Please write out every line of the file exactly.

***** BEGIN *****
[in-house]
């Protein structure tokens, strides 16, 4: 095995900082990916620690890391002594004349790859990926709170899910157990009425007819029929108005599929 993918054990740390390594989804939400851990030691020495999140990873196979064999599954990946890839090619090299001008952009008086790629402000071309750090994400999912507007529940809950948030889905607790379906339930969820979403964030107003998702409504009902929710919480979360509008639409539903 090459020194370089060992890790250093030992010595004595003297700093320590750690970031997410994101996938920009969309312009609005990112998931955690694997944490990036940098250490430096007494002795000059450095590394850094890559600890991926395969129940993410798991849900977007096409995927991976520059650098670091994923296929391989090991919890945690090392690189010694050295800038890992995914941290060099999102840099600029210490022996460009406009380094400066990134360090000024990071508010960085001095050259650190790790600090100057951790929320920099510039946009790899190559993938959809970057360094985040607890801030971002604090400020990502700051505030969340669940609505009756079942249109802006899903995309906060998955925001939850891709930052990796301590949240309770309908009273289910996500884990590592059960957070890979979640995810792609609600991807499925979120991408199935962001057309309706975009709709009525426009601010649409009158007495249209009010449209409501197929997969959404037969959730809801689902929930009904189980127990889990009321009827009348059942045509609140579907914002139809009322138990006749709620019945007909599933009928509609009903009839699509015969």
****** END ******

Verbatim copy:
[in-house]
């Protein structure tokens, strides 16, 4: 095995900082990916620690890391002594004349790859990926709170899910157990009425007819029929108005599929 993918054990740390390594989804939400851990030691020495999140990873196979064999599954990946890839090619090299001008952009008086790629402000071309750090994400999912507007529940809950948030889905607790379906339930969820979403964030107003998702409504009902929710919480979360509008639409539903 090459020194370089060992890790250093030992010595004595003297700093320590750690970031997410994101996938920009969309312009609005990112998931955690694997944490990036940098250490430096007494002795000059450095590394850094890559600890991926395969129940993410798991849900977007096409995927991976520059650098670091994923296929391989090991919890945690090392690189010694050295800038890992995914941290060099999102840099600029210490022996460009406009380094400066990134360090000024990071508010960085001095050259650190790790600090100057951790929320920099510039946009790899190559993938959809970057360094985040607890801030971002604090400020990502700051505030969340669940609505009756079942249109802006899903995309906060998955925001939850891709930052990796301590949240309770309908009273289910996500884990590592059960957070890979979640995810792609609600991807499925979120991408199935962001057309309706975009709709009525426009601010649409009158007495249209009010449209409501197929997969959404037969959730809801689902929930009904189980127990889990009321009827009348059942045509609140579907914002139809009322138990006749709620019945007909599933009928509609009903009839699509015969």